Matra, Mātrā: 32 definitions
Matra means something in Buddhism, Pali, Hinduism, Sanskrit, Jainism, Prakrit, the history of ancient India, Marathi, Hindi, biology. If you want to know the exact meaning, history, etymology or English translation of this term then check out the descriptions on this page. Add your comment or reference to a book if you want to contribute to this summary article.
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Dharmashastra (religious law)Source: Google Books: Manusmṛti with the Manubhāṣya
The term ‘mātrā,’ ‘moment,’ stands for that point of time which is taken up in the pronouncing of a simple unmodified vowel; and in as much as this cannot be consistent with the time-limit prescribed by Yājñavalkya, this latter cannot be accepted as applicable to what is prescribed by Gautama; in which connection again no mantras are laid down. From this it is clear that there can be ‘ Breath-suspensions ’ even without the uttering of the syllable ‘oṃ.’ And thus there need be no mutual interdependence. (Manubhāṣya, II.75)
Dharmashastra (धर्मशास्त्र, dharmaśāstra) contains the instructions (shastra) regarding religious conduct of livelihood (dharma), ceremonies, jurisprudence (study of law) and more. It is categorized as smriti, an important and authoritative selection of books dealing with the Hindu lifestyle.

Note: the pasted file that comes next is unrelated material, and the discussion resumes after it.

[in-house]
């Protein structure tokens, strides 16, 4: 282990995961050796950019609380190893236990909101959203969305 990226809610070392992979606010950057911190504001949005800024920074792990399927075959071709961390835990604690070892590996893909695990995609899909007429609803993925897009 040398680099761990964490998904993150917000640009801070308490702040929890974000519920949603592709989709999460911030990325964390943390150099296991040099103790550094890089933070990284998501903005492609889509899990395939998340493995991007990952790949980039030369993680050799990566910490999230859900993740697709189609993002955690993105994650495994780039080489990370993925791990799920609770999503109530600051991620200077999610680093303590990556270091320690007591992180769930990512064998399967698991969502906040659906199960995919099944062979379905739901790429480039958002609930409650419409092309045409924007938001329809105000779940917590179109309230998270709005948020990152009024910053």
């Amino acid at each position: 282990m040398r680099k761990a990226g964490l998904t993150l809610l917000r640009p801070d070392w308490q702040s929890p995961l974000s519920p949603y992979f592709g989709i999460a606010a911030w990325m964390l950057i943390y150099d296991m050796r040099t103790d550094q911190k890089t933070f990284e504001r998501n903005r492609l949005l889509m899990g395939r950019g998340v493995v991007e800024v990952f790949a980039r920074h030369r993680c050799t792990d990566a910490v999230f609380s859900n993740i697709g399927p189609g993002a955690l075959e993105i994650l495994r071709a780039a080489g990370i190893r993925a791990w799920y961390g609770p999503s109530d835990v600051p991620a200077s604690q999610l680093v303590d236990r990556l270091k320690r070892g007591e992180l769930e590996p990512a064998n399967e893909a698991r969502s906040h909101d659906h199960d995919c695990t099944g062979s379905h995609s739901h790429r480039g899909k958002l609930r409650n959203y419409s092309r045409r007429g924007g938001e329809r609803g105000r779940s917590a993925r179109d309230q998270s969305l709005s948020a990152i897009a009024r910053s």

Purana and Itihasa (epic history)Source: archive.org: Shiva Purana - English Translation
Mātrā (मात्रा) refers to the “measure of time” (e.g., of the Atharvaṇaveda) and is used to describe Goddess Umā, according to the Śivapurāṇa 2.3.3.—Accordingly, as the Gods eulogized Umā (Durgā/Satī) with devotion:—“[...] you are the essential feature of five elements. You are Justice in those who uphold justice. You are endeavour personified. Of the Ṛgveda you are the invocation; of the Yajurveda you are the blending knot of the mantras; of Sāmaveda you are the song and of the Atharvaṇa Veda you are the measure of time (i.e., mātrā), you are the final goal”.Source: Cologne Digital Sanskrit Dictionaries: The Purana Index
Mātrā (मात्रा).—The shortest period of time.*
- * Viṣṇu-purāṇa VI. 3. 6.
The Purana (पुराण, purāṇas) refers to Sanskrit literature preserving ancient India’s vast cultural history, including historical legends, religious ceremonies, various arts and sciences. The eighteen mahapuranas total over 400,000 shlokas (metrical couplets) and date to at least several centuries BCE.
Natyashastra (theatrics and dramaturgy)Source: Wisdom Library: Nāṭya-śāstra